Hybrid vehicles are often considered the fig leaf of electric mobility. However, plug-in hybrids with a real electric range of about 60 km drive the same number of kilometers electrically as battery electric vehicles. Hence, their carbon dioxide reduction potential also is the same. This is the result of a comparison of battery and plug-in hybrid vehicles in Germany and the US by scientists of Karlsruhe Institute of Technology (KIT) and Fraunhofer ISI (Fraunhofer Institute for Systems and Innovation Research), which is now reported in Nature Scientific Reports.
Apart from approximately 50,000 purely electric cars, roughly 40,000 plug-in hybrid vehicles are presently being operated on German roads. These hybrids combine a conventional internal combustion engine with a battery. They are often regarded rather critically by environmental organizations and political decision-makers, as they are no “real” electric cars and are supposed to have a poorer environmental record. A systematic empirical comparison of the electric performances of battery vs. hybrid vehicles has been lacking so far.
This gap in research has now been closed by scientists of the Fraunhofer Institute for Systems and Innovation Research ISI and Karlsruhe Institute of Technology (KIT): They compared the performances of 49,000 battery electric cars and 73,000 plug-in hybrid vehicles in Germany and the US using data from fleet trials and automotive manufacturers as well as from websites for drivers to manage and monitor their vehicles.
Data evaluation revealed that plug-in hybrid vehicles with a real electric range of about 60 km drive the same number of kilometers electrically as battery electric vehicles, namely, up to 15,000 km per year. Consequently, their CO2 reduction potential is just as high as that of battery electric vehicles. This means that plug-in hybrids are a good addition to battery electric vehicles in order to reduce greenhouse gas emissions. This particularly applies, if they are charged with power from renewable energy sources. “When taking into account that production of the far smaller batteries of plug-in hybrids is associated with less carbon dioxide emissions than production of the larger batteries of electric vehicles, their carbon dioxide balance is even better,” says Patrick Jochem of KIT’s Institute for Industrial Production. “Moreover, hybrids can foster public confidence and prevalence of electric mobility, as they have the same range than cars with internal combustion engines, contrary to battery electric vehicles.”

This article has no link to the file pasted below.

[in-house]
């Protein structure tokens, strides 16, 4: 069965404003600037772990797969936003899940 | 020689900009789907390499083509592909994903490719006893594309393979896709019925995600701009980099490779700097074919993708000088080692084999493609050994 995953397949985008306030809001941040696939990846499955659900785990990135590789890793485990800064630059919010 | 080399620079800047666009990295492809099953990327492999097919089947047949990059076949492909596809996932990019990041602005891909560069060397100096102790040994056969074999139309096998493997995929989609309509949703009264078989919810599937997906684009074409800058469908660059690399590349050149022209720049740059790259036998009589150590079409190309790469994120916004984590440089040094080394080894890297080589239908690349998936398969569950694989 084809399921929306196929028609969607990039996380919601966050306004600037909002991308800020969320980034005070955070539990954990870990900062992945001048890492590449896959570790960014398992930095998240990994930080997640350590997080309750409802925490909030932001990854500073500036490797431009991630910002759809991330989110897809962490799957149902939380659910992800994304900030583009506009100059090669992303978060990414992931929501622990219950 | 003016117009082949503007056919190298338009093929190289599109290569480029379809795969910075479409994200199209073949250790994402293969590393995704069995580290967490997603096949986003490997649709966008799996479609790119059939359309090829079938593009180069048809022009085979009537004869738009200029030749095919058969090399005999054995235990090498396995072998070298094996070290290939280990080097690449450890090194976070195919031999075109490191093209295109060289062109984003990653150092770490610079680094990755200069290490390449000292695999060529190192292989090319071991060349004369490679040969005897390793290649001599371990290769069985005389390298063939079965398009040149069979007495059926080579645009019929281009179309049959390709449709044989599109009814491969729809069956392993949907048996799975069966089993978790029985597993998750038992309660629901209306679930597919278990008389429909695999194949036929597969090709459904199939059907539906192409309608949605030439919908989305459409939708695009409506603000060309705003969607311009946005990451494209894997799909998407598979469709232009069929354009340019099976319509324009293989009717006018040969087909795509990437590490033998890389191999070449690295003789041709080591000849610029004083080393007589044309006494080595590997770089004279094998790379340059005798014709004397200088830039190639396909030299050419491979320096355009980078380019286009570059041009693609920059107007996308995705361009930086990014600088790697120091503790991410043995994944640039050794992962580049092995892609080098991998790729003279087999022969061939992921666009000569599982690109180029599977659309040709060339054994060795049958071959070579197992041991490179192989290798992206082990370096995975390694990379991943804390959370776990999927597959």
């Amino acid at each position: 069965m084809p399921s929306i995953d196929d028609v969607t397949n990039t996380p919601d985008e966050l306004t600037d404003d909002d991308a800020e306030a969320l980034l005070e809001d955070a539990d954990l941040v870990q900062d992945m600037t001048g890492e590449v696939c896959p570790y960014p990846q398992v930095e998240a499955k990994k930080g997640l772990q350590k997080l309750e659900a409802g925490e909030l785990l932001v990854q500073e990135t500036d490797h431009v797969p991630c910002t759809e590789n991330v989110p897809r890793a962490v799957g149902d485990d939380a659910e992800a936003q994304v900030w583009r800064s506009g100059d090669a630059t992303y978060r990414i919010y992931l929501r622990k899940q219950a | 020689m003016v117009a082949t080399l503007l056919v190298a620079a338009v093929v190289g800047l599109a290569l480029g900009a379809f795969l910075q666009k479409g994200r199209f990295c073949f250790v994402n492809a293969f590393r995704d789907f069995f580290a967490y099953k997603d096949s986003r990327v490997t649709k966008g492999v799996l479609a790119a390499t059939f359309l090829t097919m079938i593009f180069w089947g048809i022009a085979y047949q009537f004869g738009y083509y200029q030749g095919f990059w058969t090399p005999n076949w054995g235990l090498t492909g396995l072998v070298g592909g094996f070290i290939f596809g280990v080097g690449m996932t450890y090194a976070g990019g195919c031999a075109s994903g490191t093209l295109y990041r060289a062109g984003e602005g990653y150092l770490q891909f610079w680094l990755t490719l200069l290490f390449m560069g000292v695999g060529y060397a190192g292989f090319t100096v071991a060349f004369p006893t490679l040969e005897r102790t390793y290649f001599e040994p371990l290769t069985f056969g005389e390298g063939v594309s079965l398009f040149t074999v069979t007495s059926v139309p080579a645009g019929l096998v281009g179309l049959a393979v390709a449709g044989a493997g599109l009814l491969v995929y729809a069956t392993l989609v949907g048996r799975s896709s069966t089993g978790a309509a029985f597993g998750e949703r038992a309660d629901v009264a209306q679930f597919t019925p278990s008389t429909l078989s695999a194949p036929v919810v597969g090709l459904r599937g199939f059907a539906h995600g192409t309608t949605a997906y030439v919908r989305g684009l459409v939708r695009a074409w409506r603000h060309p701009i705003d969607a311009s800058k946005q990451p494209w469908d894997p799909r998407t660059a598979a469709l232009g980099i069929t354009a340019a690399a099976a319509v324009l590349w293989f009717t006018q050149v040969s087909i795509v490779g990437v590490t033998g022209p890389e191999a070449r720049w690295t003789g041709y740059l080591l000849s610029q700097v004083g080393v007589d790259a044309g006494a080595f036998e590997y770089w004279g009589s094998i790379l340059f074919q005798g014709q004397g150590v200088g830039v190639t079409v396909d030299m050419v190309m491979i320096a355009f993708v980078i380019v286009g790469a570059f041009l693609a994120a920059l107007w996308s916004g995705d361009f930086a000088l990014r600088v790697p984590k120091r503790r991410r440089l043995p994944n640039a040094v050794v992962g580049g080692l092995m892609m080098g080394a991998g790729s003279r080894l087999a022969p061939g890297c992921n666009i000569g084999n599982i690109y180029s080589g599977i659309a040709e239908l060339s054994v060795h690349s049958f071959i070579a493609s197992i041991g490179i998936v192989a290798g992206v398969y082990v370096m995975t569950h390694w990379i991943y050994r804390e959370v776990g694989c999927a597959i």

Patrick Plötz, Fraunhofer ISI, emphasizes: “Plug-in hybrid vehicles represent a good addition to battery electric cars in order to meet the goal of reducing greenhouse gases. In the past, they were often judged too critically due to lacking empirical data. However, it is important that they have a sufficiently large battery with a real electric range of more than 50 km and, in addition, that the decarbonization of the electricity system is further advanced.” According to the study, the decreasing CO2 emissions during battery production and the increasing diffusion of rapid charging points will shift the advantage more and more in the direction of battery electric vehicles in the coming years.
The study was made within the framework of the “Profilregion Mobilitätssysteme Karlsruhe” (Karlsruhe priority region for mobility systems). It pools the expertise of KIT and regional research partners for the development of efficient, intelligent, and integrated mobility solutions. http://www.profilregion-ka.de/ (in German only)
The results of the study have now been published as an open-access article “CO2 Mitigation Potential of Plug-in Hybrid Electric Vehicles larger than expected” in the journal “Nature Scientific Reports.“
More about the KIT Mobility Systems Center http://www.kit.edu/research/6720.php
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